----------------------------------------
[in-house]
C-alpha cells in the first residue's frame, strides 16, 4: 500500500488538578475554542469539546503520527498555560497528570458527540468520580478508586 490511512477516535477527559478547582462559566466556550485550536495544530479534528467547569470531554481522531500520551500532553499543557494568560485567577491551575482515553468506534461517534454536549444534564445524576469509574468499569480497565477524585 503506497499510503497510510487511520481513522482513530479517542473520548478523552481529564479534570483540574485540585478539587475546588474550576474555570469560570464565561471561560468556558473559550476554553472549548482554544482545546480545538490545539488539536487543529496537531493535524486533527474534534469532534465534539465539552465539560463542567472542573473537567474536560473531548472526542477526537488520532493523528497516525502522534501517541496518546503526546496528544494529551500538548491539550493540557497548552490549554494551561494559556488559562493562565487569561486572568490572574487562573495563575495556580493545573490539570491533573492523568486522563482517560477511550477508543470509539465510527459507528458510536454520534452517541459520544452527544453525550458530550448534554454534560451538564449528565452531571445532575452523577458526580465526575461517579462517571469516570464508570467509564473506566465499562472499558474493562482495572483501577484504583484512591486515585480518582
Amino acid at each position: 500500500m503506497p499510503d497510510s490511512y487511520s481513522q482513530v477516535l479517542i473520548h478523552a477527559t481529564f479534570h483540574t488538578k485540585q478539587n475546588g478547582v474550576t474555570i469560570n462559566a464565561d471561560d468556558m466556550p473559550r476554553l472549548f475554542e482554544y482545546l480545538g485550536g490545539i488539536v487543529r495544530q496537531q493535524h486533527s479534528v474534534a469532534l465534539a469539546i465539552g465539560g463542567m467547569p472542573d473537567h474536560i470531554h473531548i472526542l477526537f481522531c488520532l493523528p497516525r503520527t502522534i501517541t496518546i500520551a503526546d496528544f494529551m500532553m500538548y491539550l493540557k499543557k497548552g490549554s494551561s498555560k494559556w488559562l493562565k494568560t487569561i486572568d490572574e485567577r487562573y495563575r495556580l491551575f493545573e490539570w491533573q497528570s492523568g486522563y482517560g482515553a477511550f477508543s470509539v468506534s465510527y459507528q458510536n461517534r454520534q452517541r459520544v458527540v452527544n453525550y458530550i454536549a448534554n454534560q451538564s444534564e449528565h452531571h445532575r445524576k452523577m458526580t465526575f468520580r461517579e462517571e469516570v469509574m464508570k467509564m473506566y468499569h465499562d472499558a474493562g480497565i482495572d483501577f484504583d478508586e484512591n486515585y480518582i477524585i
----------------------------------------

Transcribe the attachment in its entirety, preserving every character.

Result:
[in-house]
C-alpha cells in the first residue's frame, strides 16, 4: 500500500488538578475554542469539546503520527498555560497528570458527540468520580478508586 490511512477516535477527559478547582462559566466556550485550536495544530479534528467547569470531554481522531500520551500532553499543557494568560485567577491551575482515553468506534461517534454536549444534564445524576469509574468499569480497565477524585 503506497499510503497510510487511520481513522482513530479517542473520548478523552481529564479534570483540574485540585478539587475546588474550576474555570469560570464565561471561560468556558473559550476554553472549548482554544482545546480545538490545539488539536487543529496537531493535524486533527474534534469532534465534539465539552465539560463542567472542573473537567474536560473531548472526542477526537488520532493523528497516525502522534501517541496518546503526546496528544494529551500538548491539550493540557497548552490549554494551561494559556488559562493562565487569561486572568490572574487562573495563575495556580493545573490539570491533573492523568486522563482517560477511550477508543470509539465510527459507528458510536454520534452517541459520544452527544453525550458530550448534554454534560451538564449528565452531571445532575452523577458526580465526575461517579462517571469516570464508570467509564473506566465499562472499558474493562482495572483501577484504583484512591486515585480518582
Amino acid at each position: 500500500m503506497p499510503d497510510s490511512y487511520s481513522q482513530v477516535l479517542i473520548h478523552a477527559t481529564f479534570h483540574t488538578k485540585q478539587n475546588g478547582v474550576t474555570i469560570n462559566a464565561d471561560d468556558m466556550p473559550r476554553l472549548f475554542e482554544y482545546l480545538g485550536g490545539i488539536v487543529r495544530q496537531q493535524h486533527s479534528v474534534a469532534l465534539a469539546i465539552g465539560g463542567m467547569p472542573d473537567h474536560i470531554h473531548i472526542l477526537f481522531c488520532l493523528p497516525r503520527t502522534i501517541t496518546i500520551a503526546d496528544f494529551m500532553m500538548y491539550l493540557k499543557k497548552g490549554s494551561s498555560k494559556w488559562l493562565k494568560t487569561i486572568d490572574e485567577r487562573y495563575r495556580l491551575f493545573e490539570w491533573q497528570s492523568g486522563y482517560g482515553a477511550f477508543s470509539v468506534s465510527y459507528q458510536n461517534r454520534q452517541r459520544v458527540v452527544n453525550y458530550i454536549a448534554n454534560q451538564s444534564e449528565h452531571h445532575r445524576k452523577m458526580t465526575f468520580r461517579e462517571e469516570v469509574m464508570k467509564m473506566y468499569h465499562d472499558a474493562g480497565i482495572d483501577f484504583d478508586e484512591n486515585y480518582i477524585i